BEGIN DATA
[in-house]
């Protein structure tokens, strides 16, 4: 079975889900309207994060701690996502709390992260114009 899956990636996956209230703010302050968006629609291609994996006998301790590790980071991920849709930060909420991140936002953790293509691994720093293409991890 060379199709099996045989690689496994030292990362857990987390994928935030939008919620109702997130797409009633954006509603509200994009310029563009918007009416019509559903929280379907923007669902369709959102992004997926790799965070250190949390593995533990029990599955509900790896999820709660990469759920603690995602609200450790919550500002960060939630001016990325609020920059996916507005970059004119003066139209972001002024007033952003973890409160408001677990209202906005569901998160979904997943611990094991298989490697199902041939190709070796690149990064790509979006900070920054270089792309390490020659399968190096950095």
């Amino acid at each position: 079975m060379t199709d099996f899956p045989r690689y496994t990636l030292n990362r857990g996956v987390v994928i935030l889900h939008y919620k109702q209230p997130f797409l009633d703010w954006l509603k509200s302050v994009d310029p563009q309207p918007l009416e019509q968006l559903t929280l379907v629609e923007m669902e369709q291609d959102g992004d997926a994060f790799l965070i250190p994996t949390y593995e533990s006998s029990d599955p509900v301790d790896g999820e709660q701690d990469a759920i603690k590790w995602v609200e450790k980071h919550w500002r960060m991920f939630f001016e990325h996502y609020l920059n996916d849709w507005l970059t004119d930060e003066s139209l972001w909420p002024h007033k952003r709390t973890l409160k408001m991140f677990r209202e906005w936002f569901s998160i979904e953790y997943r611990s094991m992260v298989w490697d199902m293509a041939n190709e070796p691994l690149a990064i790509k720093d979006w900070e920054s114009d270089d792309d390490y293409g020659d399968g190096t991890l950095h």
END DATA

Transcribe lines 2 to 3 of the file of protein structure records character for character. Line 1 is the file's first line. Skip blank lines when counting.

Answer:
């Protein structure tokens, strides 16, 4: 079975889900309207994060701690996502709390992260114009 899956990636996956209230703010302050968006629609291609994996006998301790590790980071991920849709930060909420991140936002953790293509691994720093293409991890 060379199709099996045989690689496994030292990362857990987390994928935030939008919620109702997130797409009633954006509603509200994009310029563009918007009416019509559903929280379907923007669902369709959102992004997926790799965070250190949390593995533990029990599955509900790896999820709660990469759920603690995602609200450790919550500002960060939630001016990325609020920059996916507005970059004119003066139209972001002024007033952003973890409160408001677990209202906005569901998160979904997943611990094991298989490697199902041939190709070796690149990064790509979006900070920054270089792309390490020659399968190096950095």
């Amino acid at each position: 079975m060379t199709d099996f899956p045989r690689y496994t990636l030292n990362r857990g996956v987390v994928i935030l889900h939008y919620k109702q209230p997130f797409l009633d703010w954006l509603k509200s302050v994009d310029p563009q309207p918007l009416e019509q968006l559903t929280l379907v629609e923007m669902e369709q291609d959102g992004d997926a994060f790799l965070i250190p994996t949390y593995e533990s006998s029990d599955p509900v301790d790896g999820e709660q701690d990469a759920i603690k590790w995602v609200e450790k980071h919550w500002r960060m991920f939630f001016e990325h996502y609020l920059n996916d849709w507005l970059t004119d930060e003066s139209l972001w909420p002024h007033k952003r709390t973890l409160k408001m991140f677990r209202e906005w936002f569901s998160i979904e953790y997943r611990s094991m992260v298989w490697d199902m293509a041939n190709e070796p691994l690149a990064i790509k720093d979006w900070e920054s114009d270089d792309d390490y293409g020659d399968g190096t991890l950095h």